PD is a chronic condition that results in progressive neurological disability. As the elderly population increases, the number of people with PD is resulting in a national health problem. It is estimated that PD affects approximately 110 in 100,000 persons in the United States or about 1 million persons (Tanner, Hubble, & Chan, 1997). This disease affects all races, with slight male predominance (Fischer, 1999). It is estimated that 15% of people 65-74 years of age and 29% of those 75-84 years of age have symptoms of PD and demonstrate various levels of ability to participate in ADLs (Biziere & Kurth, 1997).

Herndon, Young, Herndon, and Dole (2000) pointed out that PD is characterized by its cardinal manifestations of tremor, rigidity, bradykinesia, and postural instability. They suggest that an individual with this disease may experience progressive difficulty swallowing, difficulty with vocalizations resulting in impaired communication, and shuffling gait with increasing stiffness that can lead to permanent immobility.

The rate of decline in the health of individuals with PD is unique to each individual. The unpredictability and uncertainty of the disease contribute to the increased burden perceived by caregivers (Mailick-Seltzer & Wailing-Li, 1996). Wallhagen and Brod (1997) found that when the individual with PD had a perception of control over his or her symptoms, it resulted in decreased caregiver burden. In addition, increased symptom management resulted in increased perception of caregiver well-being. This study examined factors that may predict the perception of burden by the caregiver.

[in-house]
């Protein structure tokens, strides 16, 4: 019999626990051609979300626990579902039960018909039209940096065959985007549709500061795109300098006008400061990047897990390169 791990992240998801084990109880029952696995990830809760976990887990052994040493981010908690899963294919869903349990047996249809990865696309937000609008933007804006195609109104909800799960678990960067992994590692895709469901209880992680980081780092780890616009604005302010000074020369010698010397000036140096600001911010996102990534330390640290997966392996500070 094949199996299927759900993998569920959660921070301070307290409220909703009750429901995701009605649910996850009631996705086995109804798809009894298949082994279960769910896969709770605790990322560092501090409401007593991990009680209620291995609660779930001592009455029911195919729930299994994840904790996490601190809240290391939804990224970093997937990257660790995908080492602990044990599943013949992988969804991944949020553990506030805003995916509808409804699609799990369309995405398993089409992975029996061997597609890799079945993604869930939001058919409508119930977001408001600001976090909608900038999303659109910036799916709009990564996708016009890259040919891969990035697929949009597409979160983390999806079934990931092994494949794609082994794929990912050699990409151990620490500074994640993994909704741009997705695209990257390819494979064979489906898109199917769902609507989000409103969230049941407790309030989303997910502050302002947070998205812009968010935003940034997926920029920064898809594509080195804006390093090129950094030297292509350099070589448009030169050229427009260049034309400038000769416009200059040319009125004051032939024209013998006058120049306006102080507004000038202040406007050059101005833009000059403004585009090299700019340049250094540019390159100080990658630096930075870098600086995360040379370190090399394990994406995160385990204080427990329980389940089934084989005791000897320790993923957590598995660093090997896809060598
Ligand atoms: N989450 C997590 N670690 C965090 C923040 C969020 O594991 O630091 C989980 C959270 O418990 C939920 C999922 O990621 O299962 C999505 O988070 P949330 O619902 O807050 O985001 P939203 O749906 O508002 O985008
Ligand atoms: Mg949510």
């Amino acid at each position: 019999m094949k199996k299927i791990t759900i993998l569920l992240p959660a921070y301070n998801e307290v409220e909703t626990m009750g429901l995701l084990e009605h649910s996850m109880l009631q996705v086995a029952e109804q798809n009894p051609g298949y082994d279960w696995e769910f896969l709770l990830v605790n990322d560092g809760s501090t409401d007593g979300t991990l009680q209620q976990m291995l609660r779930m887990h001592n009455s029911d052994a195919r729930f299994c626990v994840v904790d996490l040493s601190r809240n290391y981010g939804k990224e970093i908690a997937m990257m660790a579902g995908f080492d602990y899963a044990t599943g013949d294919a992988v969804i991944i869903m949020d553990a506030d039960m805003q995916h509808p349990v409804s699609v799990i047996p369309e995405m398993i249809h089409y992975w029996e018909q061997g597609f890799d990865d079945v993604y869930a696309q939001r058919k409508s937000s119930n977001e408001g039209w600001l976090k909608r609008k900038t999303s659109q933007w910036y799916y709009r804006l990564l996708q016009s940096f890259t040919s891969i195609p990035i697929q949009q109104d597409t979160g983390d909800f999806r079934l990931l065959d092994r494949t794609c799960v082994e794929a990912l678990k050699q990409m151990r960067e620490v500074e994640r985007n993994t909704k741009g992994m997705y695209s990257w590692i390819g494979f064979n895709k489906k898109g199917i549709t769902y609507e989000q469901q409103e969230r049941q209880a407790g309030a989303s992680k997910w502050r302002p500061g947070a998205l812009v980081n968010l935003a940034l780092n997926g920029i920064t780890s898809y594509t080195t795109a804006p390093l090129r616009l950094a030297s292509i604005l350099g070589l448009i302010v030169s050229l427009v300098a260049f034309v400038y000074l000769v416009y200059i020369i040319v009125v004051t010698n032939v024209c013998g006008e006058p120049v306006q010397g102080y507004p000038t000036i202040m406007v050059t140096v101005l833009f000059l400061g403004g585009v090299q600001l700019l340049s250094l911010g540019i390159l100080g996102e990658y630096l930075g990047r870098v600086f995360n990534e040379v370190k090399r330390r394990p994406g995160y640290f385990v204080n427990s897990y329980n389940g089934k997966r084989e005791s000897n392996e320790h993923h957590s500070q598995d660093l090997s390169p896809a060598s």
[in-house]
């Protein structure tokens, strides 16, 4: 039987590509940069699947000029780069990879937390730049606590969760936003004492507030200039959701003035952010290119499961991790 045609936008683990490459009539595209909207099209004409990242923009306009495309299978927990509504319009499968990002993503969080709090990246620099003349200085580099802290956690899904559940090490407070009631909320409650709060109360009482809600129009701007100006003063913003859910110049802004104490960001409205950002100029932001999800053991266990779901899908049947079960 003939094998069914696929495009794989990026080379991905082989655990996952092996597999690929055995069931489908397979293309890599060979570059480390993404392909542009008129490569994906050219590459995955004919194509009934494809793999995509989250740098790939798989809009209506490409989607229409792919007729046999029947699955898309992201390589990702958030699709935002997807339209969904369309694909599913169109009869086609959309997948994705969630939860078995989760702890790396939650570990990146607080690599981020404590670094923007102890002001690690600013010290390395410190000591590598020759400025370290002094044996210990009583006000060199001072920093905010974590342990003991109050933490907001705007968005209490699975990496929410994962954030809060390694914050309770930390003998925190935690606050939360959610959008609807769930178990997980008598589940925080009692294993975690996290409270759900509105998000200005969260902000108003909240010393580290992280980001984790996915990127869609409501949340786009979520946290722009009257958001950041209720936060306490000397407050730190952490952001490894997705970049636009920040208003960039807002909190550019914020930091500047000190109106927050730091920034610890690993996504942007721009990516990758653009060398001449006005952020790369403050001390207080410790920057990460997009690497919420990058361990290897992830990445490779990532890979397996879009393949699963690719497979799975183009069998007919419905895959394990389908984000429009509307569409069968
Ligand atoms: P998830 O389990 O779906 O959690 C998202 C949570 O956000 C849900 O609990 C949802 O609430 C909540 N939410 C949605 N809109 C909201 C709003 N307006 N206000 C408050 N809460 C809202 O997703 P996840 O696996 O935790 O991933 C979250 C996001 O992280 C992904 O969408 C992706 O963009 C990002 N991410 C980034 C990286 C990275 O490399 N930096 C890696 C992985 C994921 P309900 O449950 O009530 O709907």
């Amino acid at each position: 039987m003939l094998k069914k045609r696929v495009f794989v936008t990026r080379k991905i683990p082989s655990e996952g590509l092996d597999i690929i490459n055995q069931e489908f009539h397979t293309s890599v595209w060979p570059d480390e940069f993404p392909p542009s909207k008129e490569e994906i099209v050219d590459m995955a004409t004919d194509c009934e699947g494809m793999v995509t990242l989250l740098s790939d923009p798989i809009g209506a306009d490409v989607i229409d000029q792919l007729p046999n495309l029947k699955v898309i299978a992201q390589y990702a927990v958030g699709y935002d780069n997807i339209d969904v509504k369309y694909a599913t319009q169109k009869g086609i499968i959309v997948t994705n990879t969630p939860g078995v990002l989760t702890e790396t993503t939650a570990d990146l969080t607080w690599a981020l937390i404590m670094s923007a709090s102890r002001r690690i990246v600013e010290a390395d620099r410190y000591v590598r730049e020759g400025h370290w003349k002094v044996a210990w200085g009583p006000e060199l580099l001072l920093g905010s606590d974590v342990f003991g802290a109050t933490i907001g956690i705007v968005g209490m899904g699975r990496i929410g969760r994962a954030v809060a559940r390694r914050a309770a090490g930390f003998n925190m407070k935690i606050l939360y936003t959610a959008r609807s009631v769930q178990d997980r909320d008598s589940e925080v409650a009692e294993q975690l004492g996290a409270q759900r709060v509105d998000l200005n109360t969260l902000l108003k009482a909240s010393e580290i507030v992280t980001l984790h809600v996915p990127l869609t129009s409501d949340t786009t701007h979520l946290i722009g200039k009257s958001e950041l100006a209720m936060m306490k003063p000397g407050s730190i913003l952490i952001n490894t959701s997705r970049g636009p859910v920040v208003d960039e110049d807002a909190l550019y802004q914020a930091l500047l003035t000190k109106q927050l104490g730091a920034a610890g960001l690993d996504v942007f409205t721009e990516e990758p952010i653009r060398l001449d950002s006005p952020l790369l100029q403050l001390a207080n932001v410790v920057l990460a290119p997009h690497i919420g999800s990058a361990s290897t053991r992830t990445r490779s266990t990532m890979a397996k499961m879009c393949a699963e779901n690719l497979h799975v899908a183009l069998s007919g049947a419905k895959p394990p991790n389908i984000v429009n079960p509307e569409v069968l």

The sample included married and cohabitating individuals who were the primary caregiver for an individual with PD. The sample was obtained through support groups, educational conferences, and physician offices. A purposive sampling approach was undertaken, utilizing strategies suggested by Dillman to improve return rates in an attempt to maximize returns (Dillman, 1978, 1991). Information letters were distributed to potential participants with a consent form and a self-addressed, stamped return envelope. Those who returned the consent were sent the research questionnaire packet. If the questionnaire packet was not returned within 3 weeks, a reminder card was sent. A second questionnaire was mailed 3 weeks after the card if there was no return.

A sample of 41 couples in which one individual in each couple had PD was obtained. The caregiver sample consisted of 28 females (68%) and 13 males (32%) who were in a relationship with an individual with PD. The group was primarily Caucasian (n = 36) with four spouses reported as Native American and one spouse as Asian. The ages of the respondents ranged from 44 to 85 years (M = 66.8 years). The spouses had been caregivers for an average of 3.8 years.

Of the total sample, 39 of the couples were married; 35 couples (85.5%) were in their first marriage, 4 couples (9.7%) were in their second marriage, and 2 couples (4.8%) were cohabitating. In this report, the terms caregivers and spouses are used interchangably.

The spouses generally had high levels of education. Eight individuals (21%) reported a graduate or professional degree. In total, 27 individuals (66%) had at least some college education. Four individuals reported less than a high school diploma.